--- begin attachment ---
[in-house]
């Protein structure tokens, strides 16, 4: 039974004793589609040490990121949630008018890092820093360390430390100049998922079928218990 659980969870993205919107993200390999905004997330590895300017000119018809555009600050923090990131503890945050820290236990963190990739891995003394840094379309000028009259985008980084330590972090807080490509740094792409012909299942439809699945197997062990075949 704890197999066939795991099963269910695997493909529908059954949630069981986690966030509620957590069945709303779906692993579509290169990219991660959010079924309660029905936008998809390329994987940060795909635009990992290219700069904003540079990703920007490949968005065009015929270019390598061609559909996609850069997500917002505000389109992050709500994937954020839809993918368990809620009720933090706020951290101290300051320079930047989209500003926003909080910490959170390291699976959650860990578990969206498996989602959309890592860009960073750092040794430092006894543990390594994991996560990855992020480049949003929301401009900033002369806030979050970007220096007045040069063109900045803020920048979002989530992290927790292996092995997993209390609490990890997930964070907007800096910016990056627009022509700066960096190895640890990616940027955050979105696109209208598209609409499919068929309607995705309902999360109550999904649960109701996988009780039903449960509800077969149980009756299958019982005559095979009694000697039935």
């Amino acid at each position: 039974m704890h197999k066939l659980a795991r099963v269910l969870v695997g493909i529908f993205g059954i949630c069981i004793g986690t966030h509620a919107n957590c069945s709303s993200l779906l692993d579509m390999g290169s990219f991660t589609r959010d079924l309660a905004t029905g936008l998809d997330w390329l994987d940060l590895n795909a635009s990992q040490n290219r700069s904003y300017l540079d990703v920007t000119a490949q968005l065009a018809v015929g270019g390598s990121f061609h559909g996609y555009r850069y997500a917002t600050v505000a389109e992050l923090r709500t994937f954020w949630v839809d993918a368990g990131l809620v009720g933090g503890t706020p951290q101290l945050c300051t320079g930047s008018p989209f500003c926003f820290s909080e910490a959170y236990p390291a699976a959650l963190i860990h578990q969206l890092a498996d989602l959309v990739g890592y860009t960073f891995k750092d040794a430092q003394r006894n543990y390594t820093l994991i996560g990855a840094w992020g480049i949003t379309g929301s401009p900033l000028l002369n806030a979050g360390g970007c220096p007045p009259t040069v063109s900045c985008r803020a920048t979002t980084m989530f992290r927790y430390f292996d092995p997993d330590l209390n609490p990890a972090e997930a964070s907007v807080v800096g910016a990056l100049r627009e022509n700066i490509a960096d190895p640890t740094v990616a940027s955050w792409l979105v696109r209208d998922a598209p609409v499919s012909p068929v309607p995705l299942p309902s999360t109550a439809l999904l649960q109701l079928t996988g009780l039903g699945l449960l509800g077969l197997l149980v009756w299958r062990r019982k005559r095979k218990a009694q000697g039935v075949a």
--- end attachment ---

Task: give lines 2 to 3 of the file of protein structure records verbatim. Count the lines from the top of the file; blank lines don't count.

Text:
């Protein structure tokens, strides 16, 4: 039974004793589609040490990121949630008018890092820093360390430390100049998922079928218990 659980969870993205919107993200390999905004997330590895300017000119018809555009600050923090990131503890945050820290236990963190990739891995003394840094379309000028009259985008980084330590972090807080490509740094792409012909299942439809699945197997062990075949 704890197999066939795991099963269910695997493909529908059954949630069981986690966030509620957590069945709303779906692993579509290169990219991660959010079924309660029905936008998809390329994987940060795909635009990992290219700069904003540079990703920007490949968005065009015929270019390598061609559909996609850069997500917002505000389109992050709500994937954020839809993918368990809620009720933090706020951290101290300051320079930047989209500003926003909080910490959170390291699976959650860990578990969206498996989602959309890592860009960073750092040794430092006894543990390594994991996560990855992020480049949003929301401009900033002369806030979050970007220096007045040069063109900045803020920048979002989530992290927790292996092995997993209390609490990890997930964070907007800096910016990056627009022509700066960096190895640890990616940027955050979105696109209208598209609409499919068929309607995705309902999360109550999904649960109701996988009780039903449960509800077969149980009756299958019982005559095979009694000697039935």
């Amino acid at each position: 039974m704890h197999k066939l659980a795991r099963v269910l969870v695997g493909i529908f993205g059954i949630c069981i004793g986690t966030h509620a919107n957590c069945s709303s993200l779906l692993d579509m390999g290169s990219f991660t589609r959010d079924l309660a905004t029905g936008l998809d997330w390329l994987d940060l590895n795909a635009s990992q040490n290219r700069s904003y300017l540079d990703v920007t000119a490949q968005l065009a018809v015929g270019g390598s990121f061609h559909g996609y555009r850069y997500a917002t600050v505000a389109e992050l923090r709500t994937f954020w949630v839809d993918a368990g990131l809620v009720g933090g503890t706020p951290q101290l945050c300051t320079g930047s008018p989209f500003c926003f820290s909080e910490a959170y236990p390291a699976a959650l963190i860990h578990q969206l890092a498996d989602l959309v990739g890592y860009t960073f891995k750092d040794a430092q003394r006894n543990y390594t820093l994991i996560g990855a840094w992020g480049i949003t379309g929301s401009p900033l000028l002369n806030a979050g360390g970007c220096p007045p009259t040069v063109s900045c985008r803020a920048t979002t980084m989530f992290r927790y430390f292996d092995p997993d330590l209390n609490p990890a972090e997930a964070s907007v807080v800096g910016a990056l100049r627009e022509n700066i490509a960096d190895p640890t740094v990616a940027s955050w792409l979105v696109r209208d998922a598209p609409v499919s012909p068929v309607p995705l299942p309902s999360t109550a439809l999904l649960q109701l079928t996988g009780l039903g699945l449960l509800g077969l197997l149980v009756w299958r062990r019982k005559r095979k218990a009694q000697g039935v075949a």